full before the algorithm becomes pathological.
Nonsense. Utter uninformed nonsense. "Hash table" covers
a wide variety of data structures and associated algorithms,
with different characteristics. There's an excellent chapter
in TAOCP, and from the above quote there's no evidence that
you've understood any of it.
I think you need to read the chapter again, as a pupil rather than as a
critic.
I have subjected myself to about one and a half chapters
of your awful book already, and will not willingly read more.
The normal thing when you an error such as
dereference of a null is to say "your code derererences a null" rather
than to talk airly about "catastropic behaviour" in an arrogant manner.
Is dereferencing a null pointer provably non-catastrophic?
Is it even "proBably" non-catastrophic? What guarantees apply
to undefined behavior that might limit its damage? What part
of "undefined" are you having trouble with? What part of "un-"
are you failing to grasp?
I am no mathematician, [...]
I'd guessed as much.

--
Eric Sosman
es*****@ieee-dot-org.invalid
Aug 12 '07 #16

P: n/a
"Malcolm McLean" <re*******@btinternet.comwrites:
As for the derefencing null pointer, that will happen if the
constructor fails, and return NULL. That is standard behaviour
throughout the book. If objects cannot be created, the constructing
function returns a null pointer to show they have failed.
I couldn't see another. The code has been tested, but only on two
systems (a UNIX mainframe and Windows) so that doesn't mean no errors
remain, and of course typographical errors do creep in in the process
of reformatting for print - I wish I had a tool to format source code
automatically but I don't. The normal thing when you an error such as
dereference of a null is to say "your code derererences a null" rather
than to talk airly about "catastropic behaviour" in an arrogant
manner.
I am sorry you do not like my tone. I have certainly got worked up
about this subject. Your fixed allocator has an error. The code
cannot return a null pointer without causing undefined behaviour.
Calm enough? You decide how seriously you categorise it.

I think you should fix that and the other clear errors[1] that have been
pointed out before you call other people arrogant. You say in the
introduction that bugs can be "corrected very quickly", but you don't
seem to have corrected anything.

One reason I have got so worked up about "details" is that your post
was in c.l.c. The things that I object to most strongly in the book
have nothing to do with C and so a lot of my objections get magnified
through those that *are* topical here. I will try to leave the
subject alone. I think we both know how the other feels about this
subject.
>Do you care, for example, that your statement:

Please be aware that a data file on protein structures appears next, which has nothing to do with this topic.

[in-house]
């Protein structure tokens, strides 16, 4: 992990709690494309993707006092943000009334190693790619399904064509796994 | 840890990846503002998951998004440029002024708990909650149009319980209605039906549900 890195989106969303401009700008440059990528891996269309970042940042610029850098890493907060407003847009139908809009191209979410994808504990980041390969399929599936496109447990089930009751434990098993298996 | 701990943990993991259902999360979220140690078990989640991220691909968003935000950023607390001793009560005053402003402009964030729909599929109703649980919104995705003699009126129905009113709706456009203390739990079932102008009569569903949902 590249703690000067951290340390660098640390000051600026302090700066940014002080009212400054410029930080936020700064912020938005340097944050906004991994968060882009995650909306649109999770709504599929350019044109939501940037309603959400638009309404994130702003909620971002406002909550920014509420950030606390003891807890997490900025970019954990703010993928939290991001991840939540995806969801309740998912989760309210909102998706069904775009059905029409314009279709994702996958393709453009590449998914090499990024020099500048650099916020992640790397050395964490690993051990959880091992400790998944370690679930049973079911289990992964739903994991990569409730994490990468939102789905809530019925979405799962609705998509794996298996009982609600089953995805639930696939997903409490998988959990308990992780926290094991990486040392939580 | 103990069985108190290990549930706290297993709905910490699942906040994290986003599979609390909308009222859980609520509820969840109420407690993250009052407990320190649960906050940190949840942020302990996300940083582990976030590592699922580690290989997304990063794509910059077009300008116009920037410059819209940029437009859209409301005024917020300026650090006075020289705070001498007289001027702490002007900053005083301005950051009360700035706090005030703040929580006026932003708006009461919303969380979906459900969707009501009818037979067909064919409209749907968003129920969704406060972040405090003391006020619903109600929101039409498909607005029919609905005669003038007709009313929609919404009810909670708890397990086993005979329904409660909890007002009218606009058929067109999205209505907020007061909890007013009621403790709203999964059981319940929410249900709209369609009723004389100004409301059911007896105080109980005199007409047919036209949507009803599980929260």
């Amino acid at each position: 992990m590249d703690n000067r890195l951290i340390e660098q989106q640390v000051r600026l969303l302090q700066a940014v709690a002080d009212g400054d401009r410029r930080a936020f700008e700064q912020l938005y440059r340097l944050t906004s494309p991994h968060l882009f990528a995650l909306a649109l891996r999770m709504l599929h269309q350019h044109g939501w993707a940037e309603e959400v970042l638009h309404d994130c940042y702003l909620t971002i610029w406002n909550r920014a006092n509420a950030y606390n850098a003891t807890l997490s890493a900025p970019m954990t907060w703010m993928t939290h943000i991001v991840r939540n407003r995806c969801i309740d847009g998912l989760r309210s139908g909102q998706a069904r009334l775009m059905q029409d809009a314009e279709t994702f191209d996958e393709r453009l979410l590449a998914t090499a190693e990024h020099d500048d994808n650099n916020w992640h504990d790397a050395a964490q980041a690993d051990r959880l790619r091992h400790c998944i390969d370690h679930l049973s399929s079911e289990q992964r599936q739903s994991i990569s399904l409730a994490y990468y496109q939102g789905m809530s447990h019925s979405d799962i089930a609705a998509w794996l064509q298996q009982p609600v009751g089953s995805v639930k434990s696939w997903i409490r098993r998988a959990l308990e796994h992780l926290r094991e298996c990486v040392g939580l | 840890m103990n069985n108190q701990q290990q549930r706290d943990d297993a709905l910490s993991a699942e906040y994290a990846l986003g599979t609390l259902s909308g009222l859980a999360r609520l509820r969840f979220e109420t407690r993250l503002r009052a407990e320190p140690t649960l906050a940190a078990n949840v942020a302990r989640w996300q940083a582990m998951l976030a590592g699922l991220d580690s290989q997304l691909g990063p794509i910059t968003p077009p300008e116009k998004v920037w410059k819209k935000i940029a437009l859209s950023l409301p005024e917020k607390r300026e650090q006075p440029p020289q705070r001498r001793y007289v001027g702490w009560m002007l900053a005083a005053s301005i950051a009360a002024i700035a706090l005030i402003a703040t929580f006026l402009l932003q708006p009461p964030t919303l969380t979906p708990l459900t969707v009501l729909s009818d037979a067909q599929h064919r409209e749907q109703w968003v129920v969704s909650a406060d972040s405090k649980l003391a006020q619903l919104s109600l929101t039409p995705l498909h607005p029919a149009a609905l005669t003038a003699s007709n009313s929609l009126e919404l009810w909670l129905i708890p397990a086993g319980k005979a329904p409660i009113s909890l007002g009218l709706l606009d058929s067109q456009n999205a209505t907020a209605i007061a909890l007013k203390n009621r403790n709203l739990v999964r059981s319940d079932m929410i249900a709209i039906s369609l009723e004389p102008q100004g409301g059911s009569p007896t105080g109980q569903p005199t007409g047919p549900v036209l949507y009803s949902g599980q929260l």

The test for primality is interesting. The only absolutely sure way
of determining whether a number is prime, as far as is known, is to
attempt to divide by all prime numbers below or equal to its square
root.

is not true? Probably not. I will try, in future, to leave you alone.
You mean randomised primality testing? It's not absolutely sure.
No. I mean simply that it is not a true statement. There are other
non-probabilistic methods for testing for primality.
I am no mathematician, maybe you could tell us your method?
None is "my" method. They are all easy to find via a quick web
search. The two most famous are the recent Agrawal, Kayal and Saxena
algorithm (that finally proved that primality testing was in P as had
been suspected) and the much older (and currently the fastest) method
based on the work of Adleman, Pomerance and Rumely, improved by Cohen
and Lenstra (this later is sometimes called the APR-CL test).

[1] By "clear error" I mean things that are not a matter of style or
pedagogy. My list is:

(1) redundant (i.e. provably true) if (ptr str) in strtrim

(2) array[y*10=x];

(3) if (8str == '}') in checkbalanced

(4) incorrect quotes on some char constants in the above function
(only visible in the book version)

(5) int expy;; in floating add (not an error, just an obvious typo).

(6) if(x & 0x7FFFFFFFF < y & 0x7FFFFFFF) in same (two errors here).

(7) if(tail == 100] in add (for a queue)

(8) no test for queue being full or queue being empty

(9) if(ptr == room->baddies) room->baddies = ptr; in removebaddy

(10) missing ";" after assert( x 0.0) squareroot

(11) null pointer dereference in fixedallocate

(12) The statement above about prime testing.

--
Ben.
Aug 12 '07 #17

P: n/a
On Sun, 12 Aug 2007 09:09:46 -0400, in comp.lang.c , Eric Sosman
<es*****@ieee-dot-org.invalidwrote:
>Malcolm McLean wrote:
>>
The normal thing when you an error such as
dereference of a null is to say "your code derererences a null" rather
than to talk airly about "catastropic behaviour" in an arrogant manner.

Is dereferencing a null pointer provably non-catastrophic?
I guess the point is, when you're commenting on something its
generally considered more productive to use non-pejorative language if
you want to cause the writer to change. Obviously if your only
intention is to highlight the error and complain about the author, the
other method works fine...
--
Mark McIntyre

"Debugging is twice as hard as writing the code in the first place.
Therefore, if you write the code as cleverly as possible, you are,
by definition, not smart enough to debug it."
--Brian Kernighan
Aug 12 '07 #18

P: n/a

"Ben Bacarisse" <be********@bsb.me.ukwrote in message
news:87************@bsb.me.uk...
"Malcolm McLean" <re*******@btinternet.comwrites:
>As for the derefencing null pointer, that will happen if the
constructor fails, and return NULL. That is standard behaviour
throughout the book. If objects cannot be created, the constructing
function returns a null pointer to show they have failed.
I couldn't see another. The code has been tested, but only on two